11. Paul June 22, 2017 / 9:26 am

    thank you for creating this blog on what it is like to be dyslexic and the difficult journey I and others share in trying to live with it. As a proportion of the population (10%) there is a huge number of people out there who can benefit from greater awareness and support. The mental health affects of dyslexia can act as a further anchor to self fulfilment and achievement

    I would like there to be more information and supports available that relate to adult dyslexics on how to overcome negative self belief and anxiety about their abilities as well as coming to terms with what dyslexia means for them. Personally I only found out that I have dyslexia last year. I’m a 35-year-old man and all my life I thought I was stupid, a Fraud and worthless. I still struggle to believe the assessment from the psychologist. My education and life experience compounded these belief to the point where it has severely affected my life.I have looked for support with this however I found there is limited available but your work helps to know there are others out there like me who gave struggled but achieved.

    Good luck everybody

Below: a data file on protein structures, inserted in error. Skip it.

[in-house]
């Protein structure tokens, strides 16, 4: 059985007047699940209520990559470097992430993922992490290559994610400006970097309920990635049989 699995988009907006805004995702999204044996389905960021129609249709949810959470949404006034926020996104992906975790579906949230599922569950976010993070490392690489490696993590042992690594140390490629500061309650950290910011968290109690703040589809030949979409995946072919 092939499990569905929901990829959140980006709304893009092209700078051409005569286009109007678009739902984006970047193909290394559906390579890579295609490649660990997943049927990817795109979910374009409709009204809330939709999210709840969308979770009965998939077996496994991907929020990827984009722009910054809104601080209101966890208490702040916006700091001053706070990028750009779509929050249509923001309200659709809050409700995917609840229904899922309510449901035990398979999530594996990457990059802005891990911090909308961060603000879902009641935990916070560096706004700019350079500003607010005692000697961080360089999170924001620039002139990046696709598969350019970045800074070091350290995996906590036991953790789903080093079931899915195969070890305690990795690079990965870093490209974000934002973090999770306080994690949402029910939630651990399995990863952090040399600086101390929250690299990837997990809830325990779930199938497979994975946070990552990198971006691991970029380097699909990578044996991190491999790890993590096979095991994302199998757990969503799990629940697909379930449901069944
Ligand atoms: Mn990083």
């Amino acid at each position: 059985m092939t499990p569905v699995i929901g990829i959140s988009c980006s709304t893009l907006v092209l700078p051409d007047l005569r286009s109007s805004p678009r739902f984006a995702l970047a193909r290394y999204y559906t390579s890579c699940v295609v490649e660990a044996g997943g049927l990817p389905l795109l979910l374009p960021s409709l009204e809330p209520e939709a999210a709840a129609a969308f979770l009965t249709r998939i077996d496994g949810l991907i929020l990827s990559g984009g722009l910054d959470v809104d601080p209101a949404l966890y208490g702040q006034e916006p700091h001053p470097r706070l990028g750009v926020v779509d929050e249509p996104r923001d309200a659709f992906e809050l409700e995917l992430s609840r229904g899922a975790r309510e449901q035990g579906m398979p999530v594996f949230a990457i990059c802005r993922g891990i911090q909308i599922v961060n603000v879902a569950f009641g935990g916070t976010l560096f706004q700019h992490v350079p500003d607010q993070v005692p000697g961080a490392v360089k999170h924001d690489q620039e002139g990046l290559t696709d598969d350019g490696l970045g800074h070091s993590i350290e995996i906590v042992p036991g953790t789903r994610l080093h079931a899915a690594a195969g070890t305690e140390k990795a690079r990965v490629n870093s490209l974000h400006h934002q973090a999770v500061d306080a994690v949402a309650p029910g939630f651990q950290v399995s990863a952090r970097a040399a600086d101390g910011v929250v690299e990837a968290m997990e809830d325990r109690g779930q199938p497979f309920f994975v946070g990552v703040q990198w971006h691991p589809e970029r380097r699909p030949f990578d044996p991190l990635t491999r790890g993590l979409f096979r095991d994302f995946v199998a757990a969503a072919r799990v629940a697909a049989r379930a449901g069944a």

Cheers Paul

  12. Catherine Dellbridge August 12, 2017 / 11:11 am

    Reading this blog and the comments has been helpful and heartbreaking. My husband is dyslexic and I was horribly ignorant when we got married of the full impact of how it affects his life. I keep learning. Please keep talking about how dyslexia affects your lives. Because of people sharing, my marriage is in a much better place and my husband has a far more understanding wife. Thank you!

  13. FG October 25, 2017 / 1:49 pm

    I was diagnosed with dyslexia and erlens when I was 32 and studying for my second degree. I was so angry when I got the diagnosed. I have a master degree and a post graduate diploma. It wasn’t easy not one of my teachers if lecturers picked up my dyslexia – I was time and time again critised for my essays were not quite written in order and I should read my work though to check for spelling and grammatical errors . I’d always felt “different” to those around me. What I find awful is that I have been multiple times to the GP with sign and symptoms of depression and anxiety and reffered for numberous CBT sessions and various antidepressants….. nothing for me worked.